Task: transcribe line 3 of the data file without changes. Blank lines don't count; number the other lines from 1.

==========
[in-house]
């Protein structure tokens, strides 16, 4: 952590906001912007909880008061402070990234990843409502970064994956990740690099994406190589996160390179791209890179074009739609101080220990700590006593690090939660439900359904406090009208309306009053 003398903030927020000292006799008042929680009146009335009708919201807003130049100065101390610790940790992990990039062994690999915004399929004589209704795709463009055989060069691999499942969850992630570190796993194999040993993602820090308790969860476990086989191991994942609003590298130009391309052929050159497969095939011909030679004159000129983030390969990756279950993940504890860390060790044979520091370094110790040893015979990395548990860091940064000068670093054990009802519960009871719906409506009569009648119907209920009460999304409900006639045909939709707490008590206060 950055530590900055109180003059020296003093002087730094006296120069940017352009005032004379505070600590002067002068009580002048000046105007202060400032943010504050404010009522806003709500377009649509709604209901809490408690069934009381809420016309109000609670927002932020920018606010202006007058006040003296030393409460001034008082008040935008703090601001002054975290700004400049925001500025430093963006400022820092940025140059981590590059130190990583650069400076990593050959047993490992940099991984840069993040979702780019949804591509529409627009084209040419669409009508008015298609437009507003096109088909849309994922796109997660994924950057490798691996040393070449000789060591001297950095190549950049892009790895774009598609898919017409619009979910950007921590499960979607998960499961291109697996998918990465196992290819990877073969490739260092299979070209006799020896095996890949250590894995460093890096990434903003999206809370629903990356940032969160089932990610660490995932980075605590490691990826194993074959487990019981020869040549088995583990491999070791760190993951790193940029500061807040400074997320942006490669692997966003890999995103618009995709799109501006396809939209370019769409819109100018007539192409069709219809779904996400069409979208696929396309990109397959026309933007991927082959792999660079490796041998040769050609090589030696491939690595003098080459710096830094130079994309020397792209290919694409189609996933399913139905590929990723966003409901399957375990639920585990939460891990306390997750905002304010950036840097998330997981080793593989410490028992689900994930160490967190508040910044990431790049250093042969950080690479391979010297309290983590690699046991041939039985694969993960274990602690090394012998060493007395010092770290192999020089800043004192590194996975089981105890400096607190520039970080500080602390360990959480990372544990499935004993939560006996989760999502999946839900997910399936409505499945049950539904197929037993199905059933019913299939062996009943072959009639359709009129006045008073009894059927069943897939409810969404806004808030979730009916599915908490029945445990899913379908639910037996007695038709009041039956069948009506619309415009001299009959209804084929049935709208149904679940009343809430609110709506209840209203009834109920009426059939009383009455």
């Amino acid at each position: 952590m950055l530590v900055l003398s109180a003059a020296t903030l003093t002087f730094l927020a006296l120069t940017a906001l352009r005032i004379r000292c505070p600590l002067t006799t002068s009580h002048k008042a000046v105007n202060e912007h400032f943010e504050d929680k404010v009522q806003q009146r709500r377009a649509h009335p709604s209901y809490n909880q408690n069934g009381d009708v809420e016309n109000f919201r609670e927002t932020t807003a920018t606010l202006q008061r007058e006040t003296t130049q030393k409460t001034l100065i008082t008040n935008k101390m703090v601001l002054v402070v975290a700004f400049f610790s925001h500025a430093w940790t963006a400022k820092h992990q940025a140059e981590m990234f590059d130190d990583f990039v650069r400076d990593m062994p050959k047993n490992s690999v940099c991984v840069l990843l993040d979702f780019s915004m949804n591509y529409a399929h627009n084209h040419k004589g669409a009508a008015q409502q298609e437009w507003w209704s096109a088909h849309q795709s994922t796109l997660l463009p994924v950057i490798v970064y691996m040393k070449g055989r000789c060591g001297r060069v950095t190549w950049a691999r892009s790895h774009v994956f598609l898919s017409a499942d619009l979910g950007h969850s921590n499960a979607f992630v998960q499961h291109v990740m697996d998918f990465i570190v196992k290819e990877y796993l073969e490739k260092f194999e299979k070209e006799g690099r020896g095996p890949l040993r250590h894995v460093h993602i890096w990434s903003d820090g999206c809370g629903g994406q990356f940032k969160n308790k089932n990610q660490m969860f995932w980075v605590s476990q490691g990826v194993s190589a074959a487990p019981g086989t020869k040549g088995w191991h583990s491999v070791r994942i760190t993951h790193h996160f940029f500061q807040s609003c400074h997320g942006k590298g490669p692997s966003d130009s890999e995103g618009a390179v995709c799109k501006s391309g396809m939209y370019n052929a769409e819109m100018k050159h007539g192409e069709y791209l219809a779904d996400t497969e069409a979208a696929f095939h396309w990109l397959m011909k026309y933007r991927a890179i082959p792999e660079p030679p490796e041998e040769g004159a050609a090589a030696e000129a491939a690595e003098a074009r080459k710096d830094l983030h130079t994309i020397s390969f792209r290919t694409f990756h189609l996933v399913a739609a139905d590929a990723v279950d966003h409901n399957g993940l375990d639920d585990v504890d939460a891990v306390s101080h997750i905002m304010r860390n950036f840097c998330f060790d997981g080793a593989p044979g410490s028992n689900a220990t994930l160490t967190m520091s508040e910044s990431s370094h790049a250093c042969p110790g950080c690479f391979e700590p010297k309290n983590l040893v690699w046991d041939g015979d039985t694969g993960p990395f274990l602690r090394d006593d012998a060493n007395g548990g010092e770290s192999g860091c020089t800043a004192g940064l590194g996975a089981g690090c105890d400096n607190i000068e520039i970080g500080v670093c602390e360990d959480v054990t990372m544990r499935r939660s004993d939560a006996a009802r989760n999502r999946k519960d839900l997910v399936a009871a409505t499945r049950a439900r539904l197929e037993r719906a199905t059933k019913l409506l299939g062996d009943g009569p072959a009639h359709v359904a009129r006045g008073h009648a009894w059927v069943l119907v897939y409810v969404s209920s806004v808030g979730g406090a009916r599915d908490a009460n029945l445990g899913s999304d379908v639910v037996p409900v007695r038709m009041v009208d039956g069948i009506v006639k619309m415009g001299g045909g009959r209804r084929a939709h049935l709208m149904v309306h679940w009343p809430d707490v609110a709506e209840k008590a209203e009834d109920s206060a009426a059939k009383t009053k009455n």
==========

């Amino acid at each position: 952590m950055l530590v900055l003398s109180a003059a020296t903030l003093t002087f730094l927020a006296l120069t940017a906001l352009r005032i004379r000292c505070p600590l002067t006799t002068s009580h002048k008042a000046v105007n202060e912007h400032f943010e504050d929680k404010v009522q806003q009146r709500r377009a649509h009335p709604s209901y809490n909880q408690n069934g009381d009708v809420e016309n109000f919201r609670e927002t932020t807003a920018t606010l202006q008061r007058e006040t003296t130049q030393k409460t001034l100065i008082t008040n935008k101390m703090v601001l002054v402070v975290a700004f400049f610790s925001h500025a430093w940790t963006a400022k820092h992990q940025a140059e981590m990234f590059d130190d990583f990039v650069r400076d990593m062994p050959k047993n490992s690999v940099c991984v840069l990843l993040d979702f780019s915004m949804n591509y529409a399929h627009n084209h040419k004589g669409a009508a008015q409502q298609e437009w507003w209704s096109a088909h849309q795709s994922t796109l997660l463009p994924v950057i490798v970064y691996m040393k070449g055989r000789c060591g001297r060069v950095t190549w950049a691999r892009s790895h774009v994956f598609l898919s017409a499942d619009l979910g950007h969850s921590n499960a979607f992630v998960q499961h291109v990740m697996d998918f990465i570190v196992k290819e990877y796993l073969e490739k260092f194999e299979k070209e006799g690099r020896g095996p890949l040993r250590h894995v460093h993602i890096w990434s903003d820090g999206c809370g629903g994406q990356f940032k969160n308790k089932n990610q660490m969860f995932w980075v605590s476990q490691g990826v194993s190589a074959a487990p019981g086989t020869k040549g088995w191991h583990s491999v070791r994942i760190t993951h790193h996160f940029f500061q807040s609003c400074h997320g942006k590298g490669p692997s966003d130009s890999e995103g618009a390179v995709c799109k501006s391309g396809m939209y370019n052929a769409e819109m100018k050159h007539g192409e069709y791209l219809a779904d996400t497969e069409a979208a696929f095939h396309w990109l397959m011909k026309y933007r991927a890179i082959p792999e660079p030679p490796e041998e040769g004159a050609a090589a030696e000129a491939a690595e003098a074009r080459k710096d830094l983030h130079t994309i020397s390969f792209r290919t694409f990756h189609l996933v399913a739609a139905d590929a990723v279950d966003h409901n399957g993940l375990d639920d585990v504890d939460a891990v306390s101080h997750i905002m304010r860390n950036f840097c998330f060790d997981g080793a593989p044979g410490s028992n689900a220990t994930l160490t967190m520091s508040e910044s990431s370094h790049a250093c042969p110790g950080c690479f391979e700590p010297k309290n983590l040893v690699w046991d041939g015979d039985t694969g993960p990395f274990l602690r090394d006593d012998a060493n007395g548990g010092e770290s192999g860091c020089t800043a004192g940064l590194g996975a089981g690090c105890d400096n607190i000068e520039i970080g500080v670093c602390e360990d959480v054990t990372m544990r499935r939660s004993d939560a006996a009802r989760n999502r999946k519960d839900l997910v399936a009871a409505t499945r049950a439900r539904l197929e037993r719906a199905t059933k019913l409506l299939g062996d009943g009569p072959a009639h359709v359904a009129r006045g008073h009648a009894w059927v069943l119907v897939y409810v969404s209920s806004v808030g979730g406090a009916r599915d908490a009460n029945l445990g899913s999304d379908v639910v037996p409900v007695r038709m009041v009208d039956g069948i009506v006639k619309m415009g001299g045909g009959r209804r084929a939709h049935l709208m149904v309306h679940w009343p809430d707490v609110a709506e209840k008590a209203e009834d109920s206060a009426a059939k009383t009053k009455n």